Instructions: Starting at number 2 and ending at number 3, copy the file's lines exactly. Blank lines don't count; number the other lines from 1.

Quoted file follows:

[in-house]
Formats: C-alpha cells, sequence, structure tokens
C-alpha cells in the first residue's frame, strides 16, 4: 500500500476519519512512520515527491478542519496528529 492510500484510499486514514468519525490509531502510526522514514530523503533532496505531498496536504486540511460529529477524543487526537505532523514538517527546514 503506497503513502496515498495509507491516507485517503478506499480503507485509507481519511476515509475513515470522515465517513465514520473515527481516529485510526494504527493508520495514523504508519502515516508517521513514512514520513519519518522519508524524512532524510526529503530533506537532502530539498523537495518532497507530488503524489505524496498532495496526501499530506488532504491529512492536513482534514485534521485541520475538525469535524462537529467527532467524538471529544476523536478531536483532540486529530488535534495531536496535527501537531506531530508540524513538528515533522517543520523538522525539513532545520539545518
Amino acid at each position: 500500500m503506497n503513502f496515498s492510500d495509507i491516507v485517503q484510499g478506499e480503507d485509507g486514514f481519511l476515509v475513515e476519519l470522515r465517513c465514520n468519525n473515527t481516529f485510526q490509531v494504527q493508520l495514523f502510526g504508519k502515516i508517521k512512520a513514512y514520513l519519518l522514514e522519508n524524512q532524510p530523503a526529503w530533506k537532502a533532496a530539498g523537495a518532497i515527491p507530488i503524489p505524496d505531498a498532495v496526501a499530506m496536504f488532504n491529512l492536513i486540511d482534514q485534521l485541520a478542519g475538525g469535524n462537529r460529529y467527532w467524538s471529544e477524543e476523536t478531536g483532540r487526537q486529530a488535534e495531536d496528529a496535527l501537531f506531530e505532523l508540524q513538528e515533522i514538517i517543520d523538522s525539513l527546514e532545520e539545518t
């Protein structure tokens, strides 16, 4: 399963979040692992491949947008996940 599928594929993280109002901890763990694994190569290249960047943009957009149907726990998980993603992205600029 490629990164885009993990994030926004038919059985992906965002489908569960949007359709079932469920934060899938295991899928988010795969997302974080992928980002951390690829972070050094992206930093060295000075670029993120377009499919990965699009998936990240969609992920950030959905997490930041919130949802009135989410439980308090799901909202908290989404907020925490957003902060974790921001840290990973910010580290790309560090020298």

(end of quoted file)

Formats: C-alpha cells, sequence, structure tokens
C-alpha cells in the first residue's frame, strides 16, 4: 500500500476519519512512520515527491478542519496528529 492510500484510499486514514468519525490509531502510526522514514530523503533532496505531498496536504486540511460529529477524543487526537505532523514538517527546514 503506497503513502496515498495509507491516507485517503478506499480503507485509507481519511476515509475513515470522515465517513465514520473515527481516529485510526494504527493508520495514523504508519502515516508517521513514512514520513519519518522519508524524512532524510526529503530533506537532502530539498523537495518532497507530488503524489505524496498532495496526501499530506488532504491529512492536513482534514485534521485541520475538525469535524462537529467527532467524538471529544476523536478531536483532540486529530488535534495531536496535527501537531506531530508540524513538528515533522517543520523538522525539513532545520539545518